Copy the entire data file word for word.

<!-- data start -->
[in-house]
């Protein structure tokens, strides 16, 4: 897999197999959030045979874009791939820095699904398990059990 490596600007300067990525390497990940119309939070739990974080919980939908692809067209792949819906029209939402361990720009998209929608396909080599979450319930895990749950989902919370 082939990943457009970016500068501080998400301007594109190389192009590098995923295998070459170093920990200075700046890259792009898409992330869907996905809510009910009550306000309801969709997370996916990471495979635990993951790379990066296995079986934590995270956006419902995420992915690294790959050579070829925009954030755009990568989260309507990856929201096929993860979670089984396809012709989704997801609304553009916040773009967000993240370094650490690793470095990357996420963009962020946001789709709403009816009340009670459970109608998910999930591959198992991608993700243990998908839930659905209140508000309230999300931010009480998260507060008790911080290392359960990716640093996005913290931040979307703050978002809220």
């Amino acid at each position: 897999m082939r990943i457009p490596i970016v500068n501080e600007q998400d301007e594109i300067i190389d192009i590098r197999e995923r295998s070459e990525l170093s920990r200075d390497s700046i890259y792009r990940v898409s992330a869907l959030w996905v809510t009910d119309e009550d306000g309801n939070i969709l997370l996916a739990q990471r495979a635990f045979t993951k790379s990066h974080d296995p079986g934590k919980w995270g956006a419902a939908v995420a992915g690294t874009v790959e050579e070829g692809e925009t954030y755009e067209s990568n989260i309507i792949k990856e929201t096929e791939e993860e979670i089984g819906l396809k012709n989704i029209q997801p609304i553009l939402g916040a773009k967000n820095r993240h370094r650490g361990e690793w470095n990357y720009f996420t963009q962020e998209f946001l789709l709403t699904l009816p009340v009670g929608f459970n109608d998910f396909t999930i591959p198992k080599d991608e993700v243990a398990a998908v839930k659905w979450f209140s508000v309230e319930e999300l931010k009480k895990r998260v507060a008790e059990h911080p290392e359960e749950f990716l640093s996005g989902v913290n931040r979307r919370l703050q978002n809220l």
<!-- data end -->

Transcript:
[in-house]
């Protein structure tokens, strides 16, 4: 897999197999959030045979874009791939820095699904398990059990 490596600007300067990525390497990940119309939070739990974080919980939908692809067209792949819906029209939402361990720009998209929608396909080599979450319930895990749950989902919370 082939990943457009970016500068501080998400301007594109190389192009590098995923295998070459170093920990200075700046890259792009898409992330869907996905809510009910009550306000309801969709997370996916990471495979635990993951790379990066296995079986934590995270956006419902995420992915690294790959050579070829925009954030755009990568989260309507990856929201096929993860979670089984396809012709989704997801609304553009916040773009967000993240370094650490690793470095990357996420963009962020946001789709709403009816009340009670459970109608998910999930591959198992991608993700243990998908839930659905209140508000309230999300931010009480998260507060008790911080290392359960990716640093996005913290931040979307703050978002809220």
């Amino acid at each position: 897999m082939r990943i457009p490596i970016v500068n501080e600007q998400d301007e594109i300067i190389d192009i590098r197999e995923r295998s070459e990525l170093s920990r200075d390497s700046i890259y792009r990940v898409s992330a869907l959030w996905v809510t009910d119309e009550d306000g309801n939070i969709l997370l996916a739990q990471r495979a635990f045979t993951k790379s990066h974080d296995p079986g934590k919980w995270g956006a419902a939908v995420a992915g690294t874009v790959e050579e070829g692809e925009t954030y755009e067209s990568n989260i309507i792949k990856e929201t096929e791939e993860e979670i089984g819906l396809k012709n989704i029209q997801p609304i553009l939402g916040a773009k967000n820095r993240h370094r650490g361990e690793w470095n990357y720009f996420t963009q962020e998209f946001l789709l709403t699904l009816p009340v009670g929608f459970n109608d998910f396909t999930i591959p198992k080599d991608e993700v243990a398990a998908v839930k659905w979450f209140s508000v309230e319930e999300l931010k009480k895990r998260v507060a008790e059990h911080p290392e359960e749950f990716l640093s996005g989902v913290n931040r979307r919370l703050q978002n809220l």